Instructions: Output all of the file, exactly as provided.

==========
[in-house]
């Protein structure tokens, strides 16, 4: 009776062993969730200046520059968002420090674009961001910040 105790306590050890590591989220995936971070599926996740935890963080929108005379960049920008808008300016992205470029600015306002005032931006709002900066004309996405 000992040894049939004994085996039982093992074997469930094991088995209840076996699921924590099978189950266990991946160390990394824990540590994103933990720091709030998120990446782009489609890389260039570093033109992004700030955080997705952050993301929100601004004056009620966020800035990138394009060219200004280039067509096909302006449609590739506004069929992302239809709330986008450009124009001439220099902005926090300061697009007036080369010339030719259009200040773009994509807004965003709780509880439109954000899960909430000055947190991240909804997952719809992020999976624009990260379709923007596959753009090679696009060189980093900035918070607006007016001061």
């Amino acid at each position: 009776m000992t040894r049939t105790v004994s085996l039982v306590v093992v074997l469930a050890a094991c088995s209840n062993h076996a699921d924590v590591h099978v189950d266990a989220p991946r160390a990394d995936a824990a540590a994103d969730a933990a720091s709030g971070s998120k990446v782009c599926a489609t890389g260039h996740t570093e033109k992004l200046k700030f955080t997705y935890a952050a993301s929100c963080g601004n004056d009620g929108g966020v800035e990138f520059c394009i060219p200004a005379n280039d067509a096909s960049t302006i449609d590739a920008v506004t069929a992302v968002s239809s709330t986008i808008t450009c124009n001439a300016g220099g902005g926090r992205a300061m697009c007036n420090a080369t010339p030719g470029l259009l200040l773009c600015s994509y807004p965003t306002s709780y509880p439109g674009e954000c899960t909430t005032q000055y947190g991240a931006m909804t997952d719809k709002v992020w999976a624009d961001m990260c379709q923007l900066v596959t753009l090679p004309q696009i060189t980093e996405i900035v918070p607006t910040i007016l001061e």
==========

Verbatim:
[in-house]
């Protein structure tokens, strides 16, 4: 009776062993969730200046520059968002420090674009961001910040 105790306590050890590591989220995936971070599926996740935890963080929108005379960049920008808008300016992205470029600015306002005032931006709002900066004309996405 000992040894049939004994085996039982093992074997469930094991088995209840076996699921924590099978189950266990991946160390990394824990540590994103933990720091709030998120990446782009489609890389260039570093033109992004700030955080997705952050993301929100601004004056009620966020800035990138394009060219200004280039067509096909302006449609590739506004069929992302239809709330986008450009124009001439220099902005926090300061697009007036080369010339030719259009200040773009994509807004965003709780509880439109954000899960909430000055947190991240909804997952719809992020999976624009990260379709923007596959753009090679696009060189980093900035918070607006007016001061």
């Amino acid at each position: 009776m000992t040894r049939t105790v004994s085996l039982v306590v093992v074997l469930a050890a094991c088995s209840n062993h076996a699921d924590v590591h099978v189950d266990a989220p991946r160390a990394d995936a824990a540590a994103d969730a933990a720091s709030g971070s998120k990446v782009c599926a489609t890389g260039h996740t570093e033109k992004l200046k700030f955080t997705y935890a952050a993301s929100c963080g601004n004056d009620g929108g966020v800035e990138f520059c394009i060219p200004a005379n280039d067509a096909s960049t302006i449609d590739a920008v506004t069929a992302v968002s239809s709330t986008i808008t450009c124009n001439a300016g220099g902005g926090r992205a300061m697009c007036n420090a080369t010339p030719g470029l259009l200040l773009c600015s994509y807004p965003t306002s709780y509880p439109g674009e954000c899960t909430t005032q000055y947190g991240a931006m909804t997952d719809k709002v992020w999976a624009d961001m990260c379709q923007l900066v596959t753009l090679p004309q696009i060189t980093e996405i900035v918070p607006t910040i007016l001061e």